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The main pavilion of the Japanese American National Museum is slated for renovation

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    The Japanese American National Museum (JANM) announced this week the public phase of a $65-million fundraising campaign, setting the stage for future plans that includes a renovation of the museum's galleries and core exhibition.

    National Center for the Preservation of Democracy on the campus of the Japanese American National Museum.Paloma Dooley

    The campaign, which has raised $48 million to date, includes $20 million to redesign and repurpose JANM's main campus, with the goal of providing a more cohesive experience for visitors. Work is set to begin in January 2025.

    “JANM’s founders promised that the Museum would stand as a beacon of civil rights to ensure that what happened to Japanese Americans in 1942 would never happen to any other group,” said JANM presidents and chief executive officer Ann Burroughs. “Therefore, JANM is embarking on the largest campaign in its history to secure its future and transform its physical and digital presence, exhibitions, and programming.”

    The Japanese American National Museum’s Historic Building, the former Nishi Hongwanji Buddhist Temple.Paloma Dooley

    The redesign of JANM's main campus will require a temporary closure, starting on December 31, 2024. During that time, JANM's exhibitions will be put on tour around the country, although the museum's Historic Building and National Center for the Preservation of Democracy will remain open for programming on the opposite side of the plaza at 100 N. Central Avenue.

    The main pavilion, poised to reopen in late 2026, will be centered on a new core exhibition: In the Future We Call Now: Realities of Racism, Dreams of Democracy. Looking back from the 1800s to present, the exhibition will help visitors to understand the past, present, and future experience of immigrants. The new exhibition, which will span more than 10,000 square feet on JANM's first floor, is being supported with funding from the State of California via the California State Library.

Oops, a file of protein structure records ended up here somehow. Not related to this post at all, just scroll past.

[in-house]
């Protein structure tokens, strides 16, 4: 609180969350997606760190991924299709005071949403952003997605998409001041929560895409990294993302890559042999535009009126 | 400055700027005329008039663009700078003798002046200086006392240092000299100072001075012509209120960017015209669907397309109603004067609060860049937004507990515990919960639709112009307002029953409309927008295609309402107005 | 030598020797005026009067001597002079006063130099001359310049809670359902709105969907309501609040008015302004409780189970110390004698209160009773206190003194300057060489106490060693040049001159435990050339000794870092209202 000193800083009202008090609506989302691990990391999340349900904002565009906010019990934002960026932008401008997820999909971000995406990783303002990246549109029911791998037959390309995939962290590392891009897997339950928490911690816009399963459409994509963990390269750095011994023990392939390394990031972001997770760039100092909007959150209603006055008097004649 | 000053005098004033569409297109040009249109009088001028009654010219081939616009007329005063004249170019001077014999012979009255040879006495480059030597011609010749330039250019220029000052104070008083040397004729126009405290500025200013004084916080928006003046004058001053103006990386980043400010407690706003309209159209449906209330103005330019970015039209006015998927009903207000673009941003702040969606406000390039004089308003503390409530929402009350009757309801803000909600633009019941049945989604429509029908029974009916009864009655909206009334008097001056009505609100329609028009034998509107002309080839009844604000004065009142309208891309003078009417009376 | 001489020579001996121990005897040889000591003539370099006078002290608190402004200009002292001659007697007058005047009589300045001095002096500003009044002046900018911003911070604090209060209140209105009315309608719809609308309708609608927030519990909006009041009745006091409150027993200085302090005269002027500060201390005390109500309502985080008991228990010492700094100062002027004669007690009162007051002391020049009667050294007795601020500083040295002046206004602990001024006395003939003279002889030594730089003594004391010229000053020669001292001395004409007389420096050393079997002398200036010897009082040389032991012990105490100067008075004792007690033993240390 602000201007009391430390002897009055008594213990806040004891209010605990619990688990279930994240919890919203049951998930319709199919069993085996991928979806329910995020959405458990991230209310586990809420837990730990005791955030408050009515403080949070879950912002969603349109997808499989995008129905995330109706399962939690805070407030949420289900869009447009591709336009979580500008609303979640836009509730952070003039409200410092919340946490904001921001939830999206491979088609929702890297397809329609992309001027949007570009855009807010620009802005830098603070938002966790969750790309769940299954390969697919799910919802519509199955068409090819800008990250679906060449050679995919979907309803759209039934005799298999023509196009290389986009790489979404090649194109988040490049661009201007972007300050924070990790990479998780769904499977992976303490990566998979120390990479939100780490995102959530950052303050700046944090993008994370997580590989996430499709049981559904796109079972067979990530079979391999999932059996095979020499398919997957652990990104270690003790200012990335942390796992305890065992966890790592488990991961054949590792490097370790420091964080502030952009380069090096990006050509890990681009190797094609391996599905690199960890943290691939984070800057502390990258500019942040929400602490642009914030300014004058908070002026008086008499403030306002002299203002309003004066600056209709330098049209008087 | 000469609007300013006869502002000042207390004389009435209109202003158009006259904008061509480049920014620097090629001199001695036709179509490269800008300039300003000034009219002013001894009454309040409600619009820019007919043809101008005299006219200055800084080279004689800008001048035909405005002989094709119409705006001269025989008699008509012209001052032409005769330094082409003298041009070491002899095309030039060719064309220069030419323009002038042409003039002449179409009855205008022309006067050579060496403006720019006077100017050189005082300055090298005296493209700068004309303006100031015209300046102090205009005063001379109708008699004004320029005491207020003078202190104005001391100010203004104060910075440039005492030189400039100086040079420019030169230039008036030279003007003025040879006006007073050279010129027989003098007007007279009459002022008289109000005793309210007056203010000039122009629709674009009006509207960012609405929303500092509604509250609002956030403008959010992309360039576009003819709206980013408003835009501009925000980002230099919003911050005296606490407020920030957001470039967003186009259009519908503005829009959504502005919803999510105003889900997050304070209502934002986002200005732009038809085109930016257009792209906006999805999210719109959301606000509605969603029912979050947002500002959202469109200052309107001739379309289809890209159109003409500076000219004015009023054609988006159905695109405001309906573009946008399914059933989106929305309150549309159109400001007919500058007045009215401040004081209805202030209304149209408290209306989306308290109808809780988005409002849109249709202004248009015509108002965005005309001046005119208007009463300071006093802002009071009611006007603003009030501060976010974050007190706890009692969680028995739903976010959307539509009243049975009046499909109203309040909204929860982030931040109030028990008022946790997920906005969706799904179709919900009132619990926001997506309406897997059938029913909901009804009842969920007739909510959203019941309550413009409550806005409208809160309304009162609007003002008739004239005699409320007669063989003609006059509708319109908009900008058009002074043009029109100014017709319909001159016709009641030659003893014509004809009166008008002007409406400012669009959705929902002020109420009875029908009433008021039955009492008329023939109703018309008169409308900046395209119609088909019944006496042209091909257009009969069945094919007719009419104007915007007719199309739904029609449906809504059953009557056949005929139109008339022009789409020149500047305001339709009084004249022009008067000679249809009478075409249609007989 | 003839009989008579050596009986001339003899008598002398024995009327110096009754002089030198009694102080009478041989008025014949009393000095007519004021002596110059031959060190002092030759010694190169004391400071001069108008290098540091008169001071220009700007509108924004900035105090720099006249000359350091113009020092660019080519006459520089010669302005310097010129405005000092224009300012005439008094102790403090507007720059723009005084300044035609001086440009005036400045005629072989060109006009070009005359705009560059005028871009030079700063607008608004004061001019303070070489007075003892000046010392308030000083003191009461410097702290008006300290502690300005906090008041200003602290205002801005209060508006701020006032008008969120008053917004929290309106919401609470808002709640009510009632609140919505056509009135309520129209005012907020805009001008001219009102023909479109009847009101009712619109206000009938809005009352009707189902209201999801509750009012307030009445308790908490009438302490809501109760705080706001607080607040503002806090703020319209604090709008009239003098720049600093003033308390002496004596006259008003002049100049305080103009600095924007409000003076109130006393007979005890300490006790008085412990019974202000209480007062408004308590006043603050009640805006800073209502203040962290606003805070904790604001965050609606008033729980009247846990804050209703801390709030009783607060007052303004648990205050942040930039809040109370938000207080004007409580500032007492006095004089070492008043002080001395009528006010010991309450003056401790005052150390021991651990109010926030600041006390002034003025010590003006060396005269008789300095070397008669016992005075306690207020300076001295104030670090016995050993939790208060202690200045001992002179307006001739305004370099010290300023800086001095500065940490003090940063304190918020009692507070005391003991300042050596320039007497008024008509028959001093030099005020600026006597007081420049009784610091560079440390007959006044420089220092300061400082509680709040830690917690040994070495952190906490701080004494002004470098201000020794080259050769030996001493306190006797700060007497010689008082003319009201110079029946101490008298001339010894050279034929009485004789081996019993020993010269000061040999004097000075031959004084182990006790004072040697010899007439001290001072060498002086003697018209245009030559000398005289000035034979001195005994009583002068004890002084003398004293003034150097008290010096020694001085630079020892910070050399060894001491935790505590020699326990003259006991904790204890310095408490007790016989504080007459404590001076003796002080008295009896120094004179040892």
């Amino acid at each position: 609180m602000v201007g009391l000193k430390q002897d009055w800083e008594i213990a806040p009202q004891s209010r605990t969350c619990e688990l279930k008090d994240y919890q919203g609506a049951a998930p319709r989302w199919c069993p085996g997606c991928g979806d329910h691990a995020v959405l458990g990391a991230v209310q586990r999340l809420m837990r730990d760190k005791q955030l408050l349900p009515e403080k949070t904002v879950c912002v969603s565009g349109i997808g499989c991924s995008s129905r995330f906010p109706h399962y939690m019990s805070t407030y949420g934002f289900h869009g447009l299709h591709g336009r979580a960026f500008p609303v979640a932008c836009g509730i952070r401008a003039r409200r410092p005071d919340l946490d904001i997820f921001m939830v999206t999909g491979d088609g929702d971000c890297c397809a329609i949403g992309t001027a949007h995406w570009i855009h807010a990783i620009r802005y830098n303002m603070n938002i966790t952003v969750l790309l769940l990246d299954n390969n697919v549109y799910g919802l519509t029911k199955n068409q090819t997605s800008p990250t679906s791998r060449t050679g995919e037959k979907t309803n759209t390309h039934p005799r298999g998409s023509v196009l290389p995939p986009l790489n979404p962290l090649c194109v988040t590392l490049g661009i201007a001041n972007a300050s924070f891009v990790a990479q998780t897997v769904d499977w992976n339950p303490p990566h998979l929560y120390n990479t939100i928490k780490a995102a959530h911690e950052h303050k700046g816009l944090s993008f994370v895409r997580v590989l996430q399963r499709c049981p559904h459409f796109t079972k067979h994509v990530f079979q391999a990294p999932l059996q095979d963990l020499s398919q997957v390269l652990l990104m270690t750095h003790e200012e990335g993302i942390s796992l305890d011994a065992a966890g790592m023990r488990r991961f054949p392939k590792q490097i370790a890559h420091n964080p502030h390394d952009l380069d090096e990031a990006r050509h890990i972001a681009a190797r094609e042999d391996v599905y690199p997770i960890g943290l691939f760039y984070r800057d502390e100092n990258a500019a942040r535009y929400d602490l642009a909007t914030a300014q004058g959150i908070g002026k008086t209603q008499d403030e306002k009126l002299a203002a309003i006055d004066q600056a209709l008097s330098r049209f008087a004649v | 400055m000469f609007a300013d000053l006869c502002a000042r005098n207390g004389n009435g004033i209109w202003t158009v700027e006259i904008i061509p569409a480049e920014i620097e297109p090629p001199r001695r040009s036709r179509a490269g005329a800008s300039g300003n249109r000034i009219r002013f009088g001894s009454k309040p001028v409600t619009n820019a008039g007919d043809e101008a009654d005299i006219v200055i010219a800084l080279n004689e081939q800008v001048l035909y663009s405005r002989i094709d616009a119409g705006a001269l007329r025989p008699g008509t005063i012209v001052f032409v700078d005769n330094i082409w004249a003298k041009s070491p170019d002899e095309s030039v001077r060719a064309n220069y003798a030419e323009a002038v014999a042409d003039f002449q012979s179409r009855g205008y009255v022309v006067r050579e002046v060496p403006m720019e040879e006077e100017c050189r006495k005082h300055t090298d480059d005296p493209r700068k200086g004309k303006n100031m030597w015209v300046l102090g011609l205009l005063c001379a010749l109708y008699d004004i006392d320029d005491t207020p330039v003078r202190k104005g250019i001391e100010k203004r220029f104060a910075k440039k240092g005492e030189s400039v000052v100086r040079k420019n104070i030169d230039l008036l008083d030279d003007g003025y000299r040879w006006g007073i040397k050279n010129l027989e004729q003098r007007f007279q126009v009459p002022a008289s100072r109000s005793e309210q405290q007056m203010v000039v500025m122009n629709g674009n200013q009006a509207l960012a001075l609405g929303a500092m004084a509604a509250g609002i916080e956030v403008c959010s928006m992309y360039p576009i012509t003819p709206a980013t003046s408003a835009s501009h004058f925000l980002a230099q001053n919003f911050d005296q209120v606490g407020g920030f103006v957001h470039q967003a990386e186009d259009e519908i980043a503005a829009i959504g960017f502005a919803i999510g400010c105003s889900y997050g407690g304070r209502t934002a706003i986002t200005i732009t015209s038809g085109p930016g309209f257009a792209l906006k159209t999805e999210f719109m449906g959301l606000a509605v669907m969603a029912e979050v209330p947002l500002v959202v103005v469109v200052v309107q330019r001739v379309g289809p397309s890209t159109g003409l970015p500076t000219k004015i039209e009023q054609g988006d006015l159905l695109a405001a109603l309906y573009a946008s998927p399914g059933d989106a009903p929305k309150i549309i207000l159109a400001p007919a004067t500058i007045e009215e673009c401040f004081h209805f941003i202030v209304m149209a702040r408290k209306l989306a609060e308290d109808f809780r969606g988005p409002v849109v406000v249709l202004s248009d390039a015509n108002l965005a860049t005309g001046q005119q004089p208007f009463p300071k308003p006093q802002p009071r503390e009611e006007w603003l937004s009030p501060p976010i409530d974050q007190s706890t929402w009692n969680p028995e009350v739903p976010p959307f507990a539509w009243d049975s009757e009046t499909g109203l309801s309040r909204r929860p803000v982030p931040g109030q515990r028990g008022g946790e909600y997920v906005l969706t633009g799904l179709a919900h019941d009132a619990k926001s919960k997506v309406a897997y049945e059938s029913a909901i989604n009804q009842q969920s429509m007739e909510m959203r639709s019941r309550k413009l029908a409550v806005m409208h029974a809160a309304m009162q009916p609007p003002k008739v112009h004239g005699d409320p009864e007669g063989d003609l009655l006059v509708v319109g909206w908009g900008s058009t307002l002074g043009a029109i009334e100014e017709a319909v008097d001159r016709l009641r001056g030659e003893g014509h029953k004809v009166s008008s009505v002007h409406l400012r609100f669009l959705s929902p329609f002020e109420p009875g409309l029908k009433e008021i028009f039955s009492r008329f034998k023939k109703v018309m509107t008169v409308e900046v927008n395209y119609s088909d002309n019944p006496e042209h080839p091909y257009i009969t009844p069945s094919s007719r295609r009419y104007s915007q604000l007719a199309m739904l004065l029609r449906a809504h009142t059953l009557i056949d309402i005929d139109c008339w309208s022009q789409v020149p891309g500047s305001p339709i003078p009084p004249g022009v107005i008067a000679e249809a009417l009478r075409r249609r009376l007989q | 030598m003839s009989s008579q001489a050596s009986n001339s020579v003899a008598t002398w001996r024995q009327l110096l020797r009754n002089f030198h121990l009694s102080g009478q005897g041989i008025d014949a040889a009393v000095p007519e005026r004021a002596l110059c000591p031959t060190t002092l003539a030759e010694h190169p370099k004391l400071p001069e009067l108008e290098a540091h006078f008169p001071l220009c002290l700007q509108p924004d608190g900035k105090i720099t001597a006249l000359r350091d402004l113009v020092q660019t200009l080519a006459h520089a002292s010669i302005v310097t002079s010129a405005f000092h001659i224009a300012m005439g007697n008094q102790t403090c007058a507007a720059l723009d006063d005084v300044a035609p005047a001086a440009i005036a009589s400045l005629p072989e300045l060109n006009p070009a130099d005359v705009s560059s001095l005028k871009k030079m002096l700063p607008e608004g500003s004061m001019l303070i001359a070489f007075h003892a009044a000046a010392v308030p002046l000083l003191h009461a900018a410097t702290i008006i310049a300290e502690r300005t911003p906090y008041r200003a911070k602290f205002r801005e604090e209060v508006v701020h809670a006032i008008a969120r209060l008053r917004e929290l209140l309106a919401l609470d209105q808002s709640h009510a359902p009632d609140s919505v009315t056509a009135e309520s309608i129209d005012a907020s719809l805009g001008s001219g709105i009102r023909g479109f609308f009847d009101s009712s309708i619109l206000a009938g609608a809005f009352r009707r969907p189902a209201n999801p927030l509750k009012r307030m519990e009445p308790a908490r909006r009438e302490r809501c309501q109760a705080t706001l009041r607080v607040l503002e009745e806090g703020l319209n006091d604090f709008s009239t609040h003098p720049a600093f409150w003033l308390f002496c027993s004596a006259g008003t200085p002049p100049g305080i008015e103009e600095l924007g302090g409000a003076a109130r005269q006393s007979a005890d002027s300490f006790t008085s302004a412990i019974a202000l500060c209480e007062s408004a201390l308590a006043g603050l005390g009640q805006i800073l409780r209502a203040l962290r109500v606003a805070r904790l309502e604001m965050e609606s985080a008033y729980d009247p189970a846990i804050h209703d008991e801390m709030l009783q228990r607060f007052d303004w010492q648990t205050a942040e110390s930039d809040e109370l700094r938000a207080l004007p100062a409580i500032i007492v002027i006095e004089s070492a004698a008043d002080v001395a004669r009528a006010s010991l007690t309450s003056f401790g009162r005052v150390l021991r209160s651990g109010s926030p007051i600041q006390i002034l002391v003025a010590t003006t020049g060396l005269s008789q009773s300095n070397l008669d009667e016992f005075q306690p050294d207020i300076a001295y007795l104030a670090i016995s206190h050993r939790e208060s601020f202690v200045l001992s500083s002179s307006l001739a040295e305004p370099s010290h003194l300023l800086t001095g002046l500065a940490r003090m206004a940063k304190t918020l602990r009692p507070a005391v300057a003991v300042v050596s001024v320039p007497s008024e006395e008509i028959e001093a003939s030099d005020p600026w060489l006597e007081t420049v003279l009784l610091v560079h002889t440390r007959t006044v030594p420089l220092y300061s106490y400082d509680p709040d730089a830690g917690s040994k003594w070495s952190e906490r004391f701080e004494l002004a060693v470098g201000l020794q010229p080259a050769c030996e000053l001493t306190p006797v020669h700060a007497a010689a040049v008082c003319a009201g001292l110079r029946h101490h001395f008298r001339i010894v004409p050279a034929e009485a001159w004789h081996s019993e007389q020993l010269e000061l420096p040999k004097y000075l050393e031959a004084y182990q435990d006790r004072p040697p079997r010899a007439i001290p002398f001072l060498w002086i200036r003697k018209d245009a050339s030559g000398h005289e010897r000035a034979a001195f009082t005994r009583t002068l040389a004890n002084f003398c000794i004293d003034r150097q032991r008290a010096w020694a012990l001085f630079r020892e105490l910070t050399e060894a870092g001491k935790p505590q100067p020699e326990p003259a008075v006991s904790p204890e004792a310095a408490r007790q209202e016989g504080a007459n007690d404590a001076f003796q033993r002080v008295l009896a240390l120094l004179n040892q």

Concept rendering of the Heart Mountain barrack within JANM’s new core exhibition.Ralph Appelbaum Associates

    The entrance to the new galleries will come through Aratani Central Hall, which is to be converted into a new lobby. Likewise, plans call for reconfiguring JANM's second floor galleries to create 6,300 square feet of contiguous space, as well as associated upgrades to building systems to preserve the museum's collections.

    The fundraising campaign, dubbed Our Promise, will also provide:

    • $7.5 million for the National Center for the Preservation of Democracy's programming in civic engagement;
    • $17.5 million for the museum to incorporate smart technology to share its resources across the country; and
    • $20 million for JANM's endowment.

    Concept rendering of JANM’s new core exhibition.Ralph Appelbaum Associates

    “A successful Comprehensive Campaign will sustain JANM’s future for generations to come, enabling us to honor and amplify the great promise and vision of our founders," said JANM Board of Trustees member and campaign chair Wendy Shiba. That is why my husband Larry (Pittman) and I made an early commitment to the Campaign and encourage everyone who embraces our mission and values to join us.

    More information will be made available at the following briefings:

    Wednesday, August 30, 2023

    4 p.m. – 6 p.m.

    Tateuchi Democracy Forum


    Friday, September 22, 2023

    12 p.m. – 2 p.m.

    Virtual (Zoom link to be emailed)


    Thursday, October 19, 2023

    3 p.m. – 5 p.m.

    Tateuchi Democracy Forum


    Since 2018, JANM has raised 74 percent of the campaign goal. Its funding to date comes from MacKenzie Scott, the ex-wife of Amazon founder Jeff Bezos, The Ford Foundation, he Perenchio Foundation, the Aratani Foundation, LA Arts Recovery Found, the Ahmanson Foundation, MUFG Bank, Toyota Motor Sales, and Sony Corp.

    To learn more, visit  janm.org/OurPromise.

    The upcoming changes to JANM emerge as the surrounding blocks of Little Tokyo undergo a more visible transformation. Across the street, a new subway station opened in June as part of Metro's Regional Connector, while Little Tokyo Service Center and Go For Broke are planning a new education center and affordable housing complex on what is now a parking lot to the north of the museum.

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